(ii) Agency actions relevant to the Regulatory Flexibility Act, 5 U.S.C. §§ 603-605, 607, and 609

EPA certified that the final rule will not have a significant economic impact on a substantial number of small entities. Therefore, EPA did not prepare a regulatory flexibility analysis.

(iii) Agency actions relevant to sections 202-205 of the Unfunded Mandates Reform Act of 1995, 2 U.S.C. §§ 1532-1535

EPA determined that the final rule does not contain a federal mandate that will result in expenditures of $100 million or more for state, local, and tribal governments, in the aggregate, or the private sector in any one year. EPA also stated that the final rule contains no regulatory requirements that might significantly or uniquely affect small governments.

(iv) Other relevant information or requirements under acts and executive orders

Administrative Procedure Act, 5 U.S.C. §§ 551 et seq.

EPA published a notice of proposed rulemaking in the Federal Register on July 1, 2011. 76 Fed. Reg. 38,844. EPA responded to comments in the final rule.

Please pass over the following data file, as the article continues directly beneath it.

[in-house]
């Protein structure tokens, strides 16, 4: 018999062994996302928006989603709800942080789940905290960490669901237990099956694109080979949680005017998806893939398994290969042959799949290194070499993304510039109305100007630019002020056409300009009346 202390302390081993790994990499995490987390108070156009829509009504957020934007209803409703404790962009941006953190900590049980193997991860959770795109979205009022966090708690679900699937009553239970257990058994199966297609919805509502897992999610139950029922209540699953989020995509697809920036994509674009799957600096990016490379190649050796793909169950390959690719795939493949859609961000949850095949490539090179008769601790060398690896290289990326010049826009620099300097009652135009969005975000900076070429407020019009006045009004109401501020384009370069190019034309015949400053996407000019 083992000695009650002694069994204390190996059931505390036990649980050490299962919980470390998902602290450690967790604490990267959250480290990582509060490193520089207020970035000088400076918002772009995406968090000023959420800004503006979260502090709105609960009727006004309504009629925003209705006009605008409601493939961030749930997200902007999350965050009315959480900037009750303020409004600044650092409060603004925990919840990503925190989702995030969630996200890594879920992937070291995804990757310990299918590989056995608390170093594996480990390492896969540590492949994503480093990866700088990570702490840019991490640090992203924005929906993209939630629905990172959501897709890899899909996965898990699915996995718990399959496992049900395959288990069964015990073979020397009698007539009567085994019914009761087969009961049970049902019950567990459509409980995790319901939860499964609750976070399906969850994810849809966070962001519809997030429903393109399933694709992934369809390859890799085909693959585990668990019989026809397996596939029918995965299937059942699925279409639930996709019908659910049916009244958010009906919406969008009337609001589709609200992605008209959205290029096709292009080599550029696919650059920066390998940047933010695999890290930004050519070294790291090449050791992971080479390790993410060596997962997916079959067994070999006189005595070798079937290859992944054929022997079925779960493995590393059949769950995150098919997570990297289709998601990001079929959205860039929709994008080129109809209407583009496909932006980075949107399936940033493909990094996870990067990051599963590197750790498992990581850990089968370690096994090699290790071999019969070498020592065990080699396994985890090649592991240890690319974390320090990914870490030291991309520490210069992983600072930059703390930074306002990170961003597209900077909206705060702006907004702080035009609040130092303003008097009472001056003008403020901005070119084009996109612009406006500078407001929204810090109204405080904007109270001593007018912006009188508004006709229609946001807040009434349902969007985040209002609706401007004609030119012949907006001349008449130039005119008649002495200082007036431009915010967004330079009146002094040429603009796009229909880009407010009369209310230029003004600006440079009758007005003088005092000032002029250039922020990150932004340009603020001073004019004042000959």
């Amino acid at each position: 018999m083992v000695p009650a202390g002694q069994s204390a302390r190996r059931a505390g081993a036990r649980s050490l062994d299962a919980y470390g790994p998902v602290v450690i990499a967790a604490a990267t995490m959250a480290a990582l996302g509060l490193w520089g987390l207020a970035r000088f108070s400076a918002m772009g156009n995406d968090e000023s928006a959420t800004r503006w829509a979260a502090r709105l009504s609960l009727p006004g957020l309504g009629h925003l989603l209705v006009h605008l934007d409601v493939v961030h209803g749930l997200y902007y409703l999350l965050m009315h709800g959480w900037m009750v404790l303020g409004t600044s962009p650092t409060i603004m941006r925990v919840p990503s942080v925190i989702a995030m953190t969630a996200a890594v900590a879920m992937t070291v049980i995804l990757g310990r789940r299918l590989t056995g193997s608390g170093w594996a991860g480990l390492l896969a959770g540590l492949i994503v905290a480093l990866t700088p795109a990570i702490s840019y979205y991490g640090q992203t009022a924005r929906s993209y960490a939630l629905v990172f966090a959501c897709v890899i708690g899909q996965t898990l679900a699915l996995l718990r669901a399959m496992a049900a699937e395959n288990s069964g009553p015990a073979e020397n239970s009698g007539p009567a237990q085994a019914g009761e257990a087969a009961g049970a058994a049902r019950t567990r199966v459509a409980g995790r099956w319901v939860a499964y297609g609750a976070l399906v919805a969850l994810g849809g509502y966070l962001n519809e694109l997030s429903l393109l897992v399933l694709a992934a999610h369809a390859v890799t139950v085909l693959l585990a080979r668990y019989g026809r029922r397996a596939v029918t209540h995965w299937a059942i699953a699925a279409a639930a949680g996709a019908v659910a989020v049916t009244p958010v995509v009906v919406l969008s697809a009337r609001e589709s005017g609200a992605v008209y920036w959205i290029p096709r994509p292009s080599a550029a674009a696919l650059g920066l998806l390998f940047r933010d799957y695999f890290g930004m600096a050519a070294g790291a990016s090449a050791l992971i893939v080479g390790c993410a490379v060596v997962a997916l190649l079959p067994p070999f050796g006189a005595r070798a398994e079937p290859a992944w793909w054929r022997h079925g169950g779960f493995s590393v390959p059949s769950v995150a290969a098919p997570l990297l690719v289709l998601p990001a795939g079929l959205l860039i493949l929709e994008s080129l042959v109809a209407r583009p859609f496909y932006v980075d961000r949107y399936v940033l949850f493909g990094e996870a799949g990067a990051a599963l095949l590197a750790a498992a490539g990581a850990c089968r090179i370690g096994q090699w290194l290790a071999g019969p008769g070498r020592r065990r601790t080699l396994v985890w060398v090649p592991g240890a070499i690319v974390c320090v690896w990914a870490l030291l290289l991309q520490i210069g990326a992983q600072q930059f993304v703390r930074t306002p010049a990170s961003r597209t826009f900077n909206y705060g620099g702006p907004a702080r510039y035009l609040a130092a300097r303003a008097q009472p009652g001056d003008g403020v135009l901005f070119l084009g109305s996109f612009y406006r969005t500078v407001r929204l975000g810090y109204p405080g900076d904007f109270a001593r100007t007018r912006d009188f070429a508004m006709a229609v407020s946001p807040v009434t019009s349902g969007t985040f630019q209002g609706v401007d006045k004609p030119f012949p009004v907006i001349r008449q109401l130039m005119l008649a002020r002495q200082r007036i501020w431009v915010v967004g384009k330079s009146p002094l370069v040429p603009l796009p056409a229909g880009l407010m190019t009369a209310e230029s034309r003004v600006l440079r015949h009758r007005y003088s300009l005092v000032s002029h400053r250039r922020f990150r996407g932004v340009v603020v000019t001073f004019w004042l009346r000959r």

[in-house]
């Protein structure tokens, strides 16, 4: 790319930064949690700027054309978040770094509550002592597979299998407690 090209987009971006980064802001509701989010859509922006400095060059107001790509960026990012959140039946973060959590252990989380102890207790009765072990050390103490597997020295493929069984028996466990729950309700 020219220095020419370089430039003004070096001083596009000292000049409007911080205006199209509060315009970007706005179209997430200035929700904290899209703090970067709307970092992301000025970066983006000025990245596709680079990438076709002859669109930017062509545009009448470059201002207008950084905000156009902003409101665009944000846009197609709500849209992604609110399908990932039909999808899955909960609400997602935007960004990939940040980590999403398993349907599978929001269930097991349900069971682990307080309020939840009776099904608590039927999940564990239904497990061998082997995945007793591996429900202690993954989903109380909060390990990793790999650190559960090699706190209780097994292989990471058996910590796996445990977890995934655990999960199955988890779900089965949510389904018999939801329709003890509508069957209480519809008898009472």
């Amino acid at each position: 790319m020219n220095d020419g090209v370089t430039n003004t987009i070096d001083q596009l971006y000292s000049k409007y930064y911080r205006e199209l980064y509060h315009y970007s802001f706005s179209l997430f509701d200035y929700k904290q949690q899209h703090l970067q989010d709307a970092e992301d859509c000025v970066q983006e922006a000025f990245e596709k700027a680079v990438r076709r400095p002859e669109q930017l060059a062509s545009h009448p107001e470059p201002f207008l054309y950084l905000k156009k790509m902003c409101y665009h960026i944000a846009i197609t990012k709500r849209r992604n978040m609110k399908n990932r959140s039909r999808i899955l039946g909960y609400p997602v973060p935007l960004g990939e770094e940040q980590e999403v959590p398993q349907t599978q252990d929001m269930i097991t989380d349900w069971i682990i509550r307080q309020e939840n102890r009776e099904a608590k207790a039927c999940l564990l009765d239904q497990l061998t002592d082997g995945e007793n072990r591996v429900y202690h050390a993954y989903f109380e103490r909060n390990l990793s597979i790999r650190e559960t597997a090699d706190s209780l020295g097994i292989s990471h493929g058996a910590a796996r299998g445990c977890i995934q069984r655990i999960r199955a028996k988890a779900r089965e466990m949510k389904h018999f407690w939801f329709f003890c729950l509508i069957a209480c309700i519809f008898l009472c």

Paperwork Reduction Act, 44 U.S.C. §§ 3501-3520

The final rule contains no new information collection requirements under the Paperwork Reduction Act. The Office of Management and Budget (OMB) has previously approved the information collection requirements contained in the existing regulations which are amended by the final rule. These collections include the following approved information collections: ‘‘Renewable Fuels Standard Program: Petition and Registration’’ (OMB Control Number 2060–0637, expires March 31, 2013); ‘‘Renewable Fuels Standard (RFS2)’’ (OMB Control Number 2060–0640, expires July 31, 2013); ‘‘Regulations of Fuels and Fuel Additives: 2011 Renewable Fuels Standard—Petition for International Aggregate Compliance Approach’’ (OMB Control Number 2060–0655, expires February 28, 2014).

Statutory authorization for the rule

The final rule is authorized by section 211 of the Clean Air Act, as codified at 42 U.S.C. § 7545.

Executive Order No. 12,866 (Regulatory Planning and Review)

The final rule is an economically significant rule under the Executive Order and has been reviewed by the Office of Management and Budget.

Executive Order No. 13,132 (Federalism)

EPA determined that the final rule does not have federalism implications, because it will not have substantial direct effects on the states, on the relationship between the national government and the states, or on the distribution of power and responsibilities among various levels of government.